Every village has its known characters; the residents or business owners you see every day, who become ingrained in a community’s identity.
Frank Purita, who died Tuesday at the age of 53 after a short battle with cancer, was one of those people in the Village of Greenport, friends and family members said this week.
The chef and restaurateur, who spent the better part of four decades working in restaurants across Long Island, was remembered this week for his skills in the kitchen, his love of music and, perhaps most of all, his generosity.
“It doesn’t matter where you go, everyone knows Frank,” said his sister Virginia Scudder of Aquebogue. “Whether it’s how he jumped someone’s car, gave them a couple of bucks or cooked them dinner, Frank always went above and beyond for other people.”
The owner of D’latte Café in Greenport, Mr. Purita could often be seen playing his guitar. A fan of The Beatles, he enjoyed sharing his love of music with others, when he wasn’t busy talking to them about everyday life or filling their bellies with his trademark baked goods and gelato, friends recalled.
“I remember the first time I saw him, I was having a cup of coffee and he came by with a gelato cart,” recalled Greenport resident Gary Charters. “I said, ‘Who the hell is this guy?’ ”
Pretty soon, everyone would know Frank.
“He was one of the good guys,” said village resident and fellow small business owner Eileen Kapell. “There’s not many in the world, and he was.”
Born in Calabria in southern Italy, Mr. Purita came to this country with his parents at age 9. The eldest of three children born to Fiore and Maria Purita, he attended high school in Baldwin and worked in restaurants most of his life.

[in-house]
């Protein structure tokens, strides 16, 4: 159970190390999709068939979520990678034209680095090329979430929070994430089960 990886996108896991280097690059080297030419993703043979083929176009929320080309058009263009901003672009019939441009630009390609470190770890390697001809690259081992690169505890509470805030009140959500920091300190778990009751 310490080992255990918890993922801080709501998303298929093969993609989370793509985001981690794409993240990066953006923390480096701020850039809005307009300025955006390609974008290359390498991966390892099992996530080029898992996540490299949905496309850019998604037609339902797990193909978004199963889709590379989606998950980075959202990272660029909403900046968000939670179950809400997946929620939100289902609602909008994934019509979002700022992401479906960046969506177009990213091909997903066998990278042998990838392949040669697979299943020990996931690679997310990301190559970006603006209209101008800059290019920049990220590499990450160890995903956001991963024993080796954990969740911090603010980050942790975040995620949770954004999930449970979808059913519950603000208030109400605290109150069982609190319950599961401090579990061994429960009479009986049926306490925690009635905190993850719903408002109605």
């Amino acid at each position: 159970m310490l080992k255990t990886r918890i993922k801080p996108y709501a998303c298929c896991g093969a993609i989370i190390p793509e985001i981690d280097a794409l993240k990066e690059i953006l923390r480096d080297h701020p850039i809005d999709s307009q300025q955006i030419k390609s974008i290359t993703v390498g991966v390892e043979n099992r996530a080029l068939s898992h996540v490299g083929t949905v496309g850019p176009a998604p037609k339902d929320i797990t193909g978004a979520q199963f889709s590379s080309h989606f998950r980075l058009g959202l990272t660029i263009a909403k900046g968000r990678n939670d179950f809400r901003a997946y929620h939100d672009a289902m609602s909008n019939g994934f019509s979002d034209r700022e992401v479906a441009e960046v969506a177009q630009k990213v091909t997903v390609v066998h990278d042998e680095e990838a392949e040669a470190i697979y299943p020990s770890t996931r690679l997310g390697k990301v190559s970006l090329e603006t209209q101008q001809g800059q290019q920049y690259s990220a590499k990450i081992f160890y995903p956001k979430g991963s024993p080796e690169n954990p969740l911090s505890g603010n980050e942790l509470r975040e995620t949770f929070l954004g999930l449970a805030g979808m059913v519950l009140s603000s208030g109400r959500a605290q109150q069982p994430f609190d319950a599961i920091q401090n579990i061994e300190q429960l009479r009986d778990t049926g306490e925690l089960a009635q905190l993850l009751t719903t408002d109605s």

Together with his wife, Claudia Purita, he ran eateries in Rockville Centre, Carle Place, Oceanside and Dix Hills, before the couple made their way out to the North Fork nearly two decades ago.
Ms. Kapell said she didn’t know Mr. Purita to sit idle and in him she saw someone who was always evolving as a chef and businessman, “thinking outside the box.” The Puritas previously owned Café Mediterranean in Mattituck and Sasuke and Biere in Greenport. They transformed the latter into The Half Note jazz spot in 2018, when they also opened Greenport Distilling on nearby Carpenter Street. He partnered in his recent ventures with his daughters Gabriella and Maria, as well as Claudia, the owner of One Woman Vineyards in Southold, where the family lives.
The pursuit of owning a winery was one of the primary factors in bringing the family to the North Fork, Ms. Scudder said.
Many Greenport residents expressed shock when learning the news of Mr. Purita’s death this week. He was only diagnosed with bile duct cancer in December, Ms. Scudder said.
Friends and neighbors have flooded social media in the days since with offerings of remembrance and sharing tales of the times Mr. Purita greeted them with warmth and support.
His sister pointed to one woman she’d never met before who recalled a time Mr. Purita bought her and all her bridesmaids a glass of champagne in a toast to her upcoming nuptials. Another favorite story is when her brother served up free meals to first responders and their families out of his former restaurant Paradiso in Rockville Centre in the days following the terrorist attacks of Sept. 11, 2001.
“He was just so passionate about helping people,” Ms. Scudder said, adding that her brother was known for so much more than his cooking and work ethic. “He was also a philosopher, a mediator and the kind of guy who could talk to anybody.”
Visitors will be received today, Friday, May 3, from 2 to 4 and 7 to 9 p.m. at DeFriest-Grattan Funeral Home in Southold.
The Liturgy of Christian Burial will be celebrated at 10 a.m. this Saturday, May 4, at St. Agnes R.C. Church in Greenport, with Father Richard Hoerning officiating. Interment will follow at St. Agnes R.C. Cemetery in Greenport.
In posts on the Facebook pages of the family’s businesses, it was requested that “gifts made in memory of Frank Purita may be directed to support cholangiocarcinoma (or bile duct, whichever you prefer) research as directed by Dr. Nilofer Azad at the Johns Hopkins Kimmel Cancer Center. Checks can be made payable to Johns Hopkins University indicating the gift’s designation and mailed to Kimmel Cancer Center, PO Box 17029, Baltimore MD 21297. Gifts can also be made online: https://secure.jhu.edu/form/kimmel.”